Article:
Photo: Hercampus.com


The Inertia

They could not have picked a better name: Christopher Columbus Landing. You know the name. The same explorer who stole the island of Puerto Rico from the native Taíno people. This time his namesake is being used in another land grab. Developers want to build a $39 million mega resort on 121 acres of pristine beachfront land in the town of Aguadilla. The resort is slated to have 300 hotel rooms, a 17,000 square-foot casino, a 160 room condo/hotel, and 240 apartments. It will affect almost 4,000 feet of coastline that includes breaks such as Wishing Well, WildernessEl Mix, and Pressure Point.

“Caribbean Management Group and the City of Aguadilla, Puerto Rico want to build a mega resort using a twenty-year-old permit on an ecologically sensitive piece of coastline in front of multiple great surf breaks,” says Kathy Hall, president of the Liga Ecológica del Noroeste  (Northwest Ecological League). Mrs. Hall’s organization is seeking, “an injunction to stop building the access road until the proper environmental protocols and laws are followed,” she said.

Those in favor of building the resort are making the same old argument that it will bring jobs. At first blush that may not be a bad thing considering the current state of Puerto Rico’s economy. But to many in the surfing community, that’s nothing more than a red herring. According to a study by surfer Chad Nelsen and economist Linwood Pendleton of Duke University, surf tourism generates at least $53 million per year for Puerto Rico.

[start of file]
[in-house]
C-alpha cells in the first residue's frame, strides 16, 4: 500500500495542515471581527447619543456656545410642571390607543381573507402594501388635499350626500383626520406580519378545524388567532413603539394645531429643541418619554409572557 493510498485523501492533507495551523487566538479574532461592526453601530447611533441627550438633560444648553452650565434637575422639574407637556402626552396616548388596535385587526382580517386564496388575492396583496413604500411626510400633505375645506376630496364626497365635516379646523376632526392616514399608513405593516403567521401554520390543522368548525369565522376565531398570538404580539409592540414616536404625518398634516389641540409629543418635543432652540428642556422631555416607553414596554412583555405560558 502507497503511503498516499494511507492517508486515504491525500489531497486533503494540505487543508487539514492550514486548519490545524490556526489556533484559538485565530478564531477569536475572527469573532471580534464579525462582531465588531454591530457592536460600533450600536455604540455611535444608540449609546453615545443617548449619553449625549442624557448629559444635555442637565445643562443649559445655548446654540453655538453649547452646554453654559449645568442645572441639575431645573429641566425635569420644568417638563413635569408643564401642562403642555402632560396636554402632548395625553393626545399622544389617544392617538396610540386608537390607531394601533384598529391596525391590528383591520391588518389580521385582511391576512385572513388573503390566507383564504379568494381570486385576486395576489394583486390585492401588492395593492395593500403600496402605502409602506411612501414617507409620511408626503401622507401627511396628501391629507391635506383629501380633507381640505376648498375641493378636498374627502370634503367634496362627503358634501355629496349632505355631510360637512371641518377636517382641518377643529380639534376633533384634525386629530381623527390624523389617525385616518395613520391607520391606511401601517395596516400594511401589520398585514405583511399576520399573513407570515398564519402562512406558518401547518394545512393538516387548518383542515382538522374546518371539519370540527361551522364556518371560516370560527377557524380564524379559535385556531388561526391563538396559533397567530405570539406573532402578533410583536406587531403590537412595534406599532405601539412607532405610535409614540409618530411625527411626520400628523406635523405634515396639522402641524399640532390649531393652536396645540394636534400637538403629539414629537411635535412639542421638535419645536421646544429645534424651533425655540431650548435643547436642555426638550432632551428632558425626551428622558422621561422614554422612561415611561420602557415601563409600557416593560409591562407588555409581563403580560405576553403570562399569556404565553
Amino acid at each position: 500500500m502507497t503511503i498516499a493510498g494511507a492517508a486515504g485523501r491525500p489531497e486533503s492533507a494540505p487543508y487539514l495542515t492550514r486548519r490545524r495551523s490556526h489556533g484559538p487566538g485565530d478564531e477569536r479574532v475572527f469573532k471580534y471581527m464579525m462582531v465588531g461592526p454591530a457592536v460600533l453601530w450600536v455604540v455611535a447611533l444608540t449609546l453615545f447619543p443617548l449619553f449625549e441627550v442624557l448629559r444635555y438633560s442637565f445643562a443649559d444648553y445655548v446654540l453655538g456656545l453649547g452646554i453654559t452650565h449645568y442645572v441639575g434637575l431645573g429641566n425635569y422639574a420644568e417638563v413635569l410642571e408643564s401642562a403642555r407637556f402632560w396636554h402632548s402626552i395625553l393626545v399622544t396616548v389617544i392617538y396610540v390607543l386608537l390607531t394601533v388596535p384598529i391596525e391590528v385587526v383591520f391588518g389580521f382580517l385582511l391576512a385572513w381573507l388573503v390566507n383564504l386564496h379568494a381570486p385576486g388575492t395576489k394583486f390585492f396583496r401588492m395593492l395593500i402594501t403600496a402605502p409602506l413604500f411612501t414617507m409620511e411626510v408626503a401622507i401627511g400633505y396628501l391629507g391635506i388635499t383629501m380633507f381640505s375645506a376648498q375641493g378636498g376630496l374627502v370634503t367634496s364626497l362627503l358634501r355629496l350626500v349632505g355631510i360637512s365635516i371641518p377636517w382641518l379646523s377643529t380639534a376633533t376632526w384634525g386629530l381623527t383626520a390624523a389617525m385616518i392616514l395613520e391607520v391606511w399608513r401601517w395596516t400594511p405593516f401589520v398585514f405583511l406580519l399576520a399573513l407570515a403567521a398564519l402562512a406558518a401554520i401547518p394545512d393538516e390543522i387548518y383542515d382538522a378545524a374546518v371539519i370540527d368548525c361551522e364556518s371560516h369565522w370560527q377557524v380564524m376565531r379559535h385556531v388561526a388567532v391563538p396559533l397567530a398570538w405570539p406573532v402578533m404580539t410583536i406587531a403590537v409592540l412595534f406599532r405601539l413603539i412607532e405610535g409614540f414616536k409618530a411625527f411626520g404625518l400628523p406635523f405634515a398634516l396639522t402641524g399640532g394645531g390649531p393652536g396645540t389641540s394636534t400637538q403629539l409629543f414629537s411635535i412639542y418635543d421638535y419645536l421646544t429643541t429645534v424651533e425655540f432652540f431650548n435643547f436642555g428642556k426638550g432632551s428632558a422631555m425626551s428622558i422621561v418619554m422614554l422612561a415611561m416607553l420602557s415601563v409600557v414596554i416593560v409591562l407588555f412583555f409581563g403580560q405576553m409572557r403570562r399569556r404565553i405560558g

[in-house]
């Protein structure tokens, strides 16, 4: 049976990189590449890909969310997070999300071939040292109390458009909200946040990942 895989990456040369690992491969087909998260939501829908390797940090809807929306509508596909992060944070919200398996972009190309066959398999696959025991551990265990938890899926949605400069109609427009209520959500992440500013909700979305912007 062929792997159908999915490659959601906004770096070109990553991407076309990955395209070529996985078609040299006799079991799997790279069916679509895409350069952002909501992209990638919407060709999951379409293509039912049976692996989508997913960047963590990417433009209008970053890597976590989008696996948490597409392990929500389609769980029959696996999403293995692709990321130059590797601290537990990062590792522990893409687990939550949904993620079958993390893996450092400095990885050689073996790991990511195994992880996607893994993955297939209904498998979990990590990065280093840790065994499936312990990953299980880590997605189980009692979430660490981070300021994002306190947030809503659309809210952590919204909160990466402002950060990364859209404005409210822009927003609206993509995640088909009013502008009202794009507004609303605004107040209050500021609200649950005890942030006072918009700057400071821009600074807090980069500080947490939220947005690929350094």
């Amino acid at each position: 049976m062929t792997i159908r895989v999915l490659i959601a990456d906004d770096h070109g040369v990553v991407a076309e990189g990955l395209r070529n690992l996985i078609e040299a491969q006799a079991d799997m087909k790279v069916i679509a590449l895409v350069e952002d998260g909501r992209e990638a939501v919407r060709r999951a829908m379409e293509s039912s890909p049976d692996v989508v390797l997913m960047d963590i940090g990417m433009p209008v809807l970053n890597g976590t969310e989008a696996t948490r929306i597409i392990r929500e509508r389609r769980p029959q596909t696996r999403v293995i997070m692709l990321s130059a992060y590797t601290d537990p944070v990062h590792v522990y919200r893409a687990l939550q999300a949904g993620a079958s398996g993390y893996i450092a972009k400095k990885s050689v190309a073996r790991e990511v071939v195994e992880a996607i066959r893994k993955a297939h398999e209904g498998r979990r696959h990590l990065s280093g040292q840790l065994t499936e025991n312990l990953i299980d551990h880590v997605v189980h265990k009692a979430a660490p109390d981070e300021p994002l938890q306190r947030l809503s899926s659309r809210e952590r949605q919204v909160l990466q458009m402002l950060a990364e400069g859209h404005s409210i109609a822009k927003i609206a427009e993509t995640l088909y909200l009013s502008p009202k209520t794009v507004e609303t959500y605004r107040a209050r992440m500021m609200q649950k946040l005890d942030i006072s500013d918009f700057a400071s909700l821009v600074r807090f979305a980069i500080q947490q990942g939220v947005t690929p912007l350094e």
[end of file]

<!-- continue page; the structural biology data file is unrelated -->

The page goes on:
“The majority of people who visit this area of Puerto Rico do so to enjoy outdoor activities. Things like surfing, diving, and hiking,” said local restaurant owner Nastassia Cruz. “Besides the negative impact on the environment, this resort is going to block access to some really good surf spots. We already have a bunch of vacant hotels, why do they think they will be able to fill this one?”

Editor’s Note: You can learn more about the petition at change.org to stop construction of this new resort, or just learn more about the project itself through change.org. 




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